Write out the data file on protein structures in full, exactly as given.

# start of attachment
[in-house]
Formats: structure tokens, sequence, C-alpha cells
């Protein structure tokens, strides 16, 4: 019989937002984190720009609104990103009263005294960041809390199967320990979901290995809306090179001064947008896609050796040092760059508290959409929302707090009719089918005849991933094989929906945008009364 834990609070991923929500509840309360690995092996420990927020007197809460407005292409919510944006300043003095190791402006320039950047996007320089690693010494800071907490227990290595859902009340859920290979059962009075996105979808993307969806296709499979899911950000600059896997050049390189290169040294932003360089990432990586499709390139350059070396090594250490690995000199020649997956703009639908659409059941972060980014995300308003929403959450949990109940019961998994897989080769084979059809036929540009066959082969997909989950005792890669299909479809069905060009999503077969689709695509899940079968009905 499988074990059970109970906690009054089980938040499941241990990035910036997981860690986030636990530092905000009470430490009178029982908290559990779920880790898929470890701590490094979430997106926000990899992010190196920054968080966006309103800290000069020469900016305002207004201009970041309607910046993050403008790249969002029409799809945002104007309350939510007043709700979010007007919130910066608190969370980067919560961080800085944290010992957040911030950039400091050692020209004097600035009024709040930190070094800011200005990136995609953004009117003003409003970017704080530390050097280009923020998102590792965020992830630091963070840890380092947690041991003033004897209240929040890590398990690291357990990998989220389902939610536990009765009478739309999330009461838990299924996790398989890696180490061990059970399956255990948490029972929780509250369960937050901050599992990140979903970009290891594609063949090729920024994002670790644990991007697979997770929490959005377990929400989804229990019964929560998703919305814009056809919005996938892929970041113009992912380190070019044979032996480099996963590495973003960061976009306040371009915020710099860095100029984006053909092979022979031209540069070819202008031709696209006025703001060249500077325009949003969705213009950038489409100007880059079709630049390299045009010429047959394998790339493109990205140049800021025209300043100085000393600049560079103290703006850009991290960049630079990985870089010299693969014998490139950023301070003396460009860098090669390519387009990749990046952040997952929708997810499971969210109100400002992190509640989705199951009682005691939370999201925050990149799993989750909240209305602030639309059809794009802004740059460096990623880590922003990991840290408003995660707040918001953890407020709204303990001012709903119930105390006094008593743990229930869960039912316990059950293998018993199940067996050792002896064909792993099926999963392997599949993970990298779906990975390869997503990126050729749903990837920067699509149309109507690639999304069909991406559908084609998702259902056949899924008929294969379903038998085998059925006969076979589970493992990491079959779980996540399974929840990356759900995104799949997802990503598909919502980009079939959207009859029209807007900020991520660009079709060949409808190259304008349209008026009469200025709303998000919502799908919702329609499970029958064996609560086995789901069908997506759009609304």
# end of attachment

[in-house]
Formats: structure tokens, sequence, C-alpha cells
């Protein structure tokens, strides 16, 4: 019989937002984190720009609104990103009263005294960041809390199967320990979901290995809306090179001064947008896609050796040092760059508290959409929302707090009719089918005849991933094989929906945008009364 834990609070991923929500509840309360690995092996420990927020007197809460407005292409919510944006300043003095190791402006320039950047996007320089690693010494800071907490227990290595859902009340859920290979059962009075996105979808993307969806296709499979899911950000600059896997050049390189290169040294932003360089990432990586499709390139350059070396090594250490690995000199020649997956703009639908659409059941972060980014995300308003929403959450949990109940019961998994897989080769084979059809036929540009066959082969997909989950005792890669299909479809069905060009999503077969689709695509899940079968009905 499988074990059970109970906690009054089980938040499941241990990035910036997981860690986030636990530092905000009470430490009178029982908290559990779920880790898929470890701590490094979430997106926000990899992010190196920054968080966006309103800290000069020469900016305002207004201009970041309607910046993050403008790249969002029409799809945002104007309350939510007043709700979010007007919130910066608190969370980067919560961080800085944290010992957040911030950039400091050692020209004097600035009024709040930190070094800011200005990136995609953004009117003003409003970017704080530390050097280009923020998102590792965020992830630091963070840890380092947690041991003033004897209240929040890590398990690291357990990998989220389902939610536990009765009478739309999330009461838990299924996790398989890696180490061990059970399956255990948490029972929780509250369960937050901050599992990140979903970009290891594609063949090729920024994002670790644990991007697979997770929490959005377990929400989804229990019964929560998703919305814009056809919005996938892929970041113009992912380190070019044979032996480099996963590495973003960061976009306040371009915020710099860095100029984006053909092979022979031209540069070819202008031709696209006025703001060249500077325009949003969705213009950038489409100007880059079709630049390299045009010429047959394998790339493109990205140049800021025209300043100085000393600049560079103290703006850009991290960049630079990985870089010299693969014998490139950023301070003396460009860098090669390519387009990749990046952040997952929708997810499971969210109100400002992190509640989705199951009682005691939370999201925050990149799993989750909240209305602030639309059809794009802004740059460096990623880590922003990991840290408003995660707040918001953890407020709204303990001012709903119930105390006094008593743990229930869960039912316990059950293998018993199940067996050792002896064909792993099926999963392997599949993970990298779906990975390869997503990126050729749903990837920067699509149309109507690639999304069909991406559908084609998702259902056949899924008929294969379903038998085998059925006969076979589970493992990491079959779980996540399974929840990356759900995104799949997802990503598909919502980009079939959207009859029209807007900020991520660009079709060949409808190259304008349209008026009469200025709303998000919502799908919702329609499970029958064996609560086995789901069908997506759009609304």